• First I determine when Sunset is and arrive on location about 20 minutes before. I scout the location to determine the best angles to shoot from.
  • If it is a home, I note which sides will receive the most and least light as the Sun goes down. This will determine which side of the building I'll concentrate on first and last.  I'll also make sure all the inside and outside lights are on including landscape and pool lights if any.
  • Although I'll be making adjustments to my camera settings throughout the evening, I generally start out with lowest ISO possible and in Aperture Priority.  For architecture and homes, I want a sharp focus from foreground to background so I typically start out with an aperture around f/16 and let the camera select the shutter speed. This will give a good sense of what to set when I eventually change to full manual mode as the light becomes scarce.  Also, small apertures can produce a nice flare on small artificial light sources.
  • I start composing test shots from each location. If I think there are some good sunset shots I begin to capture those using a NGD filter to darken the sky while waiting for low light.
  • As an area becomes darker, and the scene becomes illuminated primarily from artificial lights, I'll pull out my Surefire flashlight and will quickly use it to paint light on darker and/or more interesting surfaces of the building or landscaping while the shutter is open. During late twilight and dusk my shutter is usually open about 10 to 15 seconds.  If necessary, I'll raise the ISO to keep the shutter in that range, but I try not to go over an ISO of 800 or 1600 to keep the noise down.  When doing low light landscape photography I'm willing to go longer if necessary [See Inset-1].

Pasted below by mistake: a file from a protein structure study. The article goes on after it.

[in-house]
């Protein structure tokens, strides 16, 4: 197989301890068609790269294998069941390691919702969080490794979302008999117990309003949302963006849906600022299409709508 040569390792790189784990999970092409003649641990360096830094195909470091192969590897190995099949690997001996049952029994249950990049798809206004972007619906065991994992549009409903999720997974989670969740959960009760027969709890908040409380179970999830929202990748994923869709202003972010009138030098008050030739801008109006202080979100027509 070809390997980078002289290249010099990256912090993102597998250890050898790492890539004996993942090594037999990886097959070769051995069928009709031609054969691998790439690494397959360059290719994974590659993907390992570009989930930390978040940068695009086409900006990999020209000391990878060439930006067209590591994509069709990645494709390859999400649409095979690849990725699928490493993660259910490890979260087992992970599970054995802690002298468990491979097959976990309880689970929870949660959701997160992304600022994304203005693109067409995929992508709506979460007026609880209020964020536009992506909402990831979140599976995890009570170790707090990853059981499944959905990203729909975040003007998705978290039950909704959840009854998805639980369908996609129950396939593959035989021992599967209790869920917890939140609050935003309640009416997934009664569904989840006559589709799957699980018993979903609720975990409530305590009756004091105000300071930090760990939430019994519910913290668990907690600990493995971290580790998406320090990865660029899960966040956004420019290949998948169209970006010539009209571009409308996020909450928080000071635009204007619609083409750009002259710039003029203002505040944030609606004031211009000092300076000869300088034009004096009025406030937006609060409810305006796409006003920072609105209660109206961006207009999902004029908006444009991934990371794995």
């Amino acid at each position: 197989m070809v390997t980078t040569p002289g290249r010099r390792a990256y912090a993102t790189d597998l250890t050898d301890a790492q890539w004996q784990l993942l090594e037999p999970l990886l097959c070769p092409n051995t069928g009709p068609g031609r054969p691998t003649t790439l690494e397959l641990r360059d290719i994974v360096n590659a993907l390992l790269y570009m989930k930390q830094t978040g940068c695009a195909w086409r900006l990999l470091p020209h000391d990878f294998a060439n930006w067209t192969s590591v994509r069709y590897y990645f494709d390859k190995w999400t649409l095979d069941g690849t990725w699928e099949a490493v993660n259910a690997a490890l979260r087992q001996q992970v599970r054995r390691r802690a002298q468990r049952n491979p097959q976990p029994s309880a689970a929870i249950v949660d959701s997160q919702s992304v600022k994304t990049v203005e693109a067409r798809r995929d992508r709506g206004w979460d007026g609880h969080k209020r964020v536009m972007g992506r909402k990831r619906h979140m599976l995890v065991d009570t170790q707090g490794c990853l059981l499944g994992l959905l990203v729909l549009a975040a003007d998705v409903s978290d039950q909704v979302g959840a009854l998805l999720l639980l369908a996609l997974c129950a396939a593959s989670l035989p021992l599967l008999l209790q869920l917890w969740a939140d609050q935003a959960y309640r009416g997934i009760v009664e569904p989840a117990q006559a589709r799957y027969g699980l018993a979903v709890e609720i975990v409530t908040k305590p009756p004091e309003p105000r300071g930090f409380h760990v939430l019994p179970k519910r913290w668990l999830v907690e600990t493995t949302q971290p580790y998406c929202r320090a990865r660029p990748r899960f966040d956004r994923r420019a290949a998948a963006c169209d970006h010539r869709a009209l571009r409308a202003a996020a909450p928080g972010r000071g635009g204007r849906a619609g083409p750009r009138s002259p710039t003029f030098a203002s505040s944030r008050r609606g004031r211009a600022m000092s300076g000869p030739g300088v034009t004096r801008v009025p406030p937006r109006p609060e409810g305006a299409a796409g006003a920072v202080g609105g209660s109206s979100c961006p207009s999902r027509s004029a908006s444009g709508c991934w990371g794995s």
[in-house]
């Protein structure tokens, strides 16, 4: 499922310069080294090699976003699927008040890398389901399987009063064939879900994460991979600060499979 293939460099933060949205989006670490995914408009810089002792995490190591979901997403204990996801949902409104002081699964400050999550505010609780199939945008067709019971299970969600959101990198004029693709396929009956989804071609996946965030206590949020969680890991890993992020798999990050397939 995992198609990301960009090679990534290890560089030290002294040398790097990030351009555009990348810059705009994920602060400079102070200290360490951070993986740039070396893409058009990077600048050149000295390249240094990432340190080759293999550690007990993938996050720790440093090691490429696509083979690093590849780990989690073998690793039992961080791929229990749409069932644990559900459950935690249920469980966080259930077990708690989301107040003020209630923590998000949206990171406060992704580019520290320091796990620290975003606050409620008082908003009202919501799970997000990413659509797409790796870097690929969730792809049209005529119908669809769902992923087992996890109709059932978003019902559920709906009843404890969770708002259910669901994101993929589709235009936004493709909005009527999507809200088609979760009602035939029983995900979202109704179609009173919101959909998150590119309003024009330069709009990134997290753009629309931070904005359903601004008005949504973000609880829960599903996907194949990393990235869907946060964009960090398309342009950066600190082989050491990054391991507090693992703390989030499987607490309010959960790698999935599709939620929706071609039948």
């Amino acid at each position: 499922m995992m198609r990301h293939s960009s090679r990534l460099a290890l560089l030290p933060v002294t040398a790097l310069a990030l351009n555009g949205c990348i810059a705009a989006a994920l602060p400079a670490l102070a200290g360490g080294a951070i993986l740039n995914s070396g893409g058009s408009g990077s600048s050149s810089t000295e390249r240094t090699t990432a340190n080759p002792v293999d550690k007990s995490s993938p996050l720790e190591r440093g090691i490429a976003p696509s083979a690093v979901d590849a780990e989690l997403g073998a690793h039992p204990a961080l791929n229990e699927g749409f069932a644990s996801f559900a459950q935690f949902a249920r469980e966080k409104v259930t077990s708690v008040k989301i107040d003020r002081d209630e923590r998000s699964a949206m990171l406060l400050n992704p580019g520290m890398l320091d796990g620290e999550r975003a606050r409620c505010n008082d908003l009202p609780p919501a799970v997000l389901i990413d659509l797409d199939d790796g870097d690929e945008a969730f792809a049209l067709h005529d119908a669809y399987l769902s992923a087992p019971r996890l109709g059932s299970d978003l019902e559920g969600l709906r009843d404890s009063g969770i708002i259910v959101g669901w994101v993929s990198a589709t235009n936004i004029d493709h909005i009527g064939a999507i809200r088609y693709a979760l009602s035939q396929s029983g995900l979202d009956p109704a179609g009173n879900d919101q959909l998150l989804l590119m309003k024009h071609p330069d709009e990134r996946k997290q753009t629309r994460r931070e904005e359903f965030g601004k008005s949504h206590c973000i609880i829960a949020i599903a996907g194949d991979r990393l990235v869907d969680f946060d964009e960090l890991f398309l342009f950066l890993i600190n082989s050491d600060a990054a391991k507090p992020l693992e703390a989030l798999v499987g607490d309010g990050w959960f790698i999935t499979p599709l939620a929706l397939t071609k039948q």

• It's during this time I move as fast as I can from each previously scouted location capturing a series of shots.  There will become a time when the light reaches a range of contrast that becomes too great.  That is the shadows become black and the artificial lights begin to blow out.  This is when I usually quit for the evening.  I say usually, because I recently discovered its possible to get very satisfactory results using HDR for night shots; but that's topic for another time.
  • The location captures was half the work.  Next, I take the images to the digital darkroom for post production editing.  Generally, all I'm trying to do here is balance color, dodge and burn the shadows and highlights a bit, and correct for lens distortion. Since I don't have PC (Perspective Control) lenses, I rely on Photoshop to straighten my verticals.

A one evening commercial photography session of a home, complete with post-production editing, will take me about 4 to 5 hours and produce about six unique images for delivery to the client. Inset-Left. If the landscape includes the night sky I use a shutter speed as long as possible without creating star trails, unless of course I want star trails.  How long that is depends on the focal length being used.  Some time ago I came across a helpful formula to determine what that was.  You take the number 700 (I don't know why) and divide into it by the focal length of the lens.  Don't forget to take the crop factor into consideration.  You want to use the effective focal length.  For example, an 18mm lens mounted to a DSLR with a typical APS-C sized sensor and a crop factor of 1.5 would have an effective focal length of 27mm. 700 divided by 27 equals approximately 26 seconds.  This is the maximum amount of time the shutter can be open without clearly discernible star trails.  This is obviously a big advantage for wide angle lenses. Telephotos and telescopes will require a mechanism to compensate for the Earth's rotation.  If more light is needed, raising the ISO or increasing the aperture size will be necessary.  Although HDR in night photography can further extend the dynamic range in a scene, it is not a realistic solution when movement, including Earth rotation, is present.